Thursday, January 29, 2015
 
Follow sptimesonline on Facebook Follow sptimesonline on Twitter Follow sptimesonline on RSS Download APP
MOST READ



PARTNER NEWS


Legendary Porcelain Artworks for Your Home
The Gift Projects online showroom...


BLOGS



OPINION



WHERE TO GO?

19th Century Portraits

History of St. Petersburg Museum: Rumyantsev Mansion

The Kublitsky-Piotukh Family

Alexander Blok Apartment Museum

 

Перевести на русский Перевести на русский

4 Reasons Why Putin's Crimea Grab Will Backfire

Published: March 28, 2014 (Issue # 1803)


On the surface, President Vladimir Putin’s swift annexation of Crimea was a rousing success. Russian forces easily seized the region, and Putin saw his already high approval rating soar above 70 percent. Many Russians are applauding Putin as a hero who stood up to the West, defended Russians’ rights and rectified a historical injustice.

But rallying around the flag after a seemingly successful military operation is nothing new. Even U.S. President George W. Bush’s ratings shot up to nearly 70 percent immediately after the Iraqi invasion in 2003. Following the initial euphoria, however, ­Putin’s popularity will likely dip as quickly as it rose, just like with Bush. When Russians see that the high economic costs of the Crimea annexation outweigh the benefits, Putin’s victory will surely turn hollow.

Also by this author: Why Russia Is No. 1 in Anti-Americanism

One inherent problem was the haste with which the “Annex Crimea” operation was executed. Once Viktor Yanukovych was stripped of presidential powers by the Ukrainian parliament on Feb. 22, Putin had to move quickly to take advantage of the power vacuum. But in his eagerness to grab Crimea, Putin overlooked — or at the very least dismissed — the consequences of his actions.

Here are four reasons why the Crimean annexation will backfire against Putin.

1. Ukraine will become a member of NATO.

During George W. Bush’s presidency, the U.S. flirted with the idea of NATO membership for Ukraine, but at the end of the day Bush understood how much Ukraine meant to Russia and backed off. Bush understood that unlike the Baltic states, which joined NATO in 2004, Ukraine was a firm “red line” for Putin. He knew that Putin would never tolerate the notion that Russia’s Black Sea naval base, which Russia had rented from Ukraine since the Soviet collapse, could be liquidated and turned into a NATO beachhead.

President Barack Obama understood even better than Bush that NATO membership for Ukraine was not worth a major conflict with Russia. Thus, the topic was completely off the table during his presidency.

Pages: [1] [2 ] [3 ] [4]






 


ALL ABOUT TOWN

Wednesday, Jan. 28



Feel like becoming a publishing mogul? Stop by the Freedom anti-cafe at 7 Ulitsa Kazanskaya today at 8 p.m. where Simferopol, Crimea-based founder and chief editor of the Holst online magazine will talk about creating an internet magaine, including what stories to cover, how find an audience and build a team, where to find inspiration and how to stand out from the crowd. Admission is the normal price of the anti-café — 2 rubles per minute, which includes tea and snacks.



Learn everything you always wanted to know about wine, and perhaps a bit more, at the Le Nez du Vin seminar for wine lovers. Held at the WineJet Sommelier School, 100 Bolshoy Prospekt Petrograd Side, at 7:30 p.m., the event will cover wine production, the basics of wine tasting, the concept of terroir and the various countries where wine is produced. Tickets are 750 rubles and include a wine tasting. Register by calling +7 921 744 6264.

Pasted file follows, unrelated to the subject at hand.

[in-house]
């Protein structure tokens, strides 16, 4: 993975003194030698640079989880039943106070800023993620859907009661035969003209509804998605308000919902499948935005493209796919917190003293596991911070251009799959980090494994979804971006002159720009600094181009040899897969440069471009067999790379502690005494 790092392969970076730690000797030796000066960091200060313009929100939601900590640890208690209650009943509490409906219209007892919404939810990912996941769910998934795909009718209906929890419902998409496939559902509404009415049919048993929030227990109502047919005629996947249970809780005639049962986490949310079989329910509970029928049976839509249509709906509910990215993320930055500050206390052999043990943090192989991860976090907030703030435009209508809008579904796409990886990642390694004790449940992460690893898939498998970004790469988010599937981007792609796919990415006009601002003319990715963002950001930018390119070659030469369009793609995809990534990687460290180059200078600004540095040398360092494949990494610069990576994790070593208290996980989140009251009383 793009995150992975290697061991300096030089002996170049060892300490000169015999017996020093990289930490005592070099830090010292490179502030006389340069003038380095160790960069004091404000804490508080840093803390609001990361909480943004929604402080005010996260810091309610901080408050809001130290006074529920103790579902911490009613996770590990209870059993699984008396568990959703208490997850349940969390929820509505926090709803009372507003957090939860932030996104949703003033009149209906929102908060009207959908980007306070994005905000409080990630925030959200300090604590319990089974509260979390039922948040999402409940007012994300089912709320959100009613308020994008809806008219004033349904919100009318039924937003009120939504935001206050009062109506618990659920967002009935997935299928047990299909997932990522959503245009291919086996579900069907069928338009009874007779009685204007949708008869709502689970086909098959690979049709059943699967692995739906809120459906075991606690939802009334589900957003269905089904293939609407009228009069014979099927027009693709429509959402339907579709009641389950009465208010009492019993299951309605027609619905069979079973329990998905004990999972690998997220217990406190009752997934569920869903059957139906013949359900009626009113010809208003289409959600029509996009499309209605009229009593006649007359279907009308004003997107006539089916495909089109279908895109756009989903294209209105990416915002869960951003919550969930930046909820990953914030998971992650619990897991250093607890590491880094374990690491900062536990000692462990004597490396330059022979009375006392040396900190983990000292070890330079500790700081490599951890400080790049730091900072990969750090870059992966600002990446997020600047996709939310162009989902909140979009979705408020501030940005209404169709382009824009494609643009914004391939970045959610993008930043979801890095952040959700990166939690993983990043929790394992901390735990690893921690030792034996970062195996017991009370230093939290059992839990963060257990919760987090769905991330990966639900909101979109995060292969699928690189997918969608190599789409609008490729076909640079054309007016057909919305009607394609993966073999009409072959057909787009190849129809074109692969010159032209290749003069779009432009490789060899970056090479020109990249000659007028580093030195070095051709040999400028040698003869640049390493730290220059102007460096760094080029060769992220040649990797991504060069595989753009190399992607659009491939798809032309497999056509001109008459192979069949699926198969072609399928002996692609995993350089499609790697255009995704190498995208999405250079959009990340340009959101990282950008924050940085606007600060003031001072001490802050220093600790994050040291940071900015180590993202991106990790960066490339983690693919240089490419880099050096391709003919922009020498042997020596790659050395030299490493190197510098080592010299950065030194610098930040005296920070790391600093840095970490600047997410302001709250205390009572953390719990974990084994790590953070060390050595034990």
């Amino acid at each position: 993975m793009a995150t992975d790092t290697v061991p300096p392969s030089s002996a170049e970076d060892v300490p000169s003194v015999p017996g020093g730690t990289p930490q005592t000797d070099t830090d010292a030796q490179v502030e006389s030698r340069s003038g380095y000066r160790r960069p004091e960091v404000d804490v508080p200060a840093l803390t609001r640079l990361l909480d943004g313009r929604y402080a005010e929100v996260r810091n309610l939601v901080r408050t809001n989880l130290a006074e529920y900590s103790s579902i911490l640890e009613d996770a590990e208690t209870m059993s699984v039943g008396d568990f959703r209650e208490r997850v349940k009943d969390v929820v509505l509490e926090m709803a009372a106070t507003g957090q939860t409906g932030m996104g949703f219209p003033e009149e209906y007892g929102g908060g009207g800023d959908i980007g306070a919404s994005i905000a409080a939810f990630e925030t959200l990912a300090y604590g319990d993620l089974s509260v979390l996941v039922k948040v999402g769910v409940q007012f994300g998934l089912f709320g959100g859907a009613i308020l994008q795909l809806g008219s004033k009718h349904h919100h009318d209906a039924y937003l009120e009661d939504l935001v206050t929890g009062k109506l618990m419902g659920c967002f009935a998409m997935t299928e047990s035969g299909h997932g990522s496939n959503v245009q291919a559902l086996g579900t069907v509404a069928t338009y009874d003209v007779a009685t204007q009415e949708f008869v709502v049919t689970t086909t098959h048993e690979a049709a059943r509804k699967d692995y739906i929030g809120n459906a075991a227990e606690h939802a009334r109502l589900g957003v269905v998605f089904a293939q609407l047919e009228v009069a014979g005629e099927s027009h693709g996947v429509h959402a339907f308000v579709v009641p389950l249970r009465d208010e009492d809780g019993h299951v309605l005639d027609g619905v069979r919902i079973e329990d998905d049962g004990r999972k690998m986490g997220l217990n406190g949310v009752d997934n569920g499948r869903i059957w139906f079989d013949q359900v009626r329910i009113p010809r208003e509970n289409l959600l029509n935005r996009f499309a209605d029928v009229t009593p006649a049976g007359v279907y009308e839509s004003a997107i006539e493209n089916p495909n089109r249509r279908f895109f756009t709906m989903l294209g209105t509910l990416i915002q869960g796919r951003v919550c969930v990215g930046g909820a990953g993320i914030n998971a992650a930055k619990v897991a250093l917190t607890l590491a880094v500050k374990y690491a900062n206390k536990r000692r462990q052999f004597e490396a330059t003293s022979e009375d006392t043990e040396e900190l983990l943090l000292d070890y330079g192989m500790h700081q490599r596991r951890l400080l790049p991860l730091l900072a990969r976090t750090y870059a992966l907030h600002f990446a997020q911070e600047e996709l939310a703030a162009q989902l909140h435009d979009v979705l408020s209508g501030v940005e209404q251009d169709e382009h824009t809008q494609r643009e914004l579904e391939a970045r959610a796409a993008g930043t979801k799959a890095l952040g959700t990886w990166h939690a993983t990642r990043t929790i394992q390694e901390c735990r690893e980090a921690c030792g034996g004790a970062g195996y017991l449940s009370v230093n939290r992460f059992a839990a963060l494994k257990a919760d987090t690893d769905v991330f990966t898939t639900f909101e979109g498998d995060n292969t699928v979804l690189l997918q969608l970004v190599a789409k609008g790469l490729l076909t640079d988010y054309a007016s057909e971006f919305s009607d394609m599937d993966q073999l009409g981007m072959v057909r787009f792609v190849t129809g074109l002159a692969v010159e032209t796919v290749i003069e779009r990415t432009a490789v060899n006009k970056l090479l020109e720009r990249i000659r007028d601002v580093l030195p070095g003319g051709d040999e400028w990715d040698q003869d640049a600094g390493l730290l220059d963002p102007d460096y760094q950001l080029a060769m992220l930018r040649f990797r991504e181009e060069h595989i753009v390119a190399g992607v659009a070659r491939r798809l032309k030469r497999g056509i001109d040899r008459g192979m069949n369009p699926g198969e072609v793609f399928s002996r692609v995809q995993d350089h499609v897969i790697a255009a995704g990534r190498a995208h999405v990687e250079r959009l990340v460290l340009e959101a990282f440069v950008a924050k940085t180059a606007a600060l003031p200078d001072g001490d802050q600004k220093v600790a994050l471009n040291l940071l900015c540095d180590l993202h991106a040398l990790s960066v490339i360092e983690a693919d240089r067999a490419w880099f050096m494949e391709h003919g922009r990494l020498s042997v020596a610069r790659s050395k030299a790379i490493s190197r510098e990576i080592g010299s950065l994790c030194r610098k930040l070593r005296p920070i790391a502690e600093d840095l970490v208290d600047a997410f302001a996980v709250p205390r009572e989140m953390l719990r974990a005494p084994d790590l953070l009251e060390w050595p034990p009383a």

Thursday, Jan. 29



Attend a master class on how to deal with complicated business negotiations today at the International Banking Institute, 6 Malaya Sadovaya Ulitsa. Running from 3 to 6 p.m., Vadim Sokolov, an assistant professor at the St. Petersburg State University of Economics, will introduce aspects of managing the negotiation process and increasing its effectiveness. Attendance is free with pre-registration by telephone on 909 3056 or online at www.ibispb.ru



Celebrate what would be writer Anton Chekhov's 155th birthday at the Bokvoed bookshop at 46 Nevsky Prospekt. Starting at 5 p.m., the legendary author will be feted with readings of his stories and short performances based on his plays by various St. Petersburg actors. Chekhov's books will also be offered at a 15% discount during the event.



Friday, Jan. 30



The Lermontov Central Library, 19 Liteyny Prospekt, will screen 'Almost Famous’ in English with Russian subtitles at 6:30 p.m. Cameron Crowe's Academy Award-winning comedy from 2000 stars Billy Crudup, Kate Hudson, and Patrick Fugit, and tells the story of a budding music journalist at Rolling Stone magazine in the 1970s. Admission is free.



Meet renowned Russian poet, journalist and writer Dmitry Bykov, famous for his biographies of Boris Pasternak, Bulat Okudzhava and Maxim Gorky, and winner of 2006 National Bestseller Award. Bykov will read old and new poems as well as answer questions about his works at the St. Petersburg Philharmonic, Main Hall, at 7 p.m. Tickets start at 1,000 rubles and are available at city ticket offices and the from the Philharmonic website www.philharmonia.spb.ru.



A retrospective of the films of Roman Polanski starts today at Loft-Project Etagi, 74 Ligovsky Prospekt, with a screening of ‘Repulsion’ at 7 p.m. and ‘Rosemary’s Baby’ at 9:15 p.m. The series runs through Feb. 4 and will include Polanski's eminently creepy ‘The Tenant,’ the cult comedy ‘The Fearless Vampire Killers’ and ‘Cul-de-sac’ among others. Tickets are 150-200 rubles and the complete schedule is available at www.vk.com/artpokaz/



Times Talk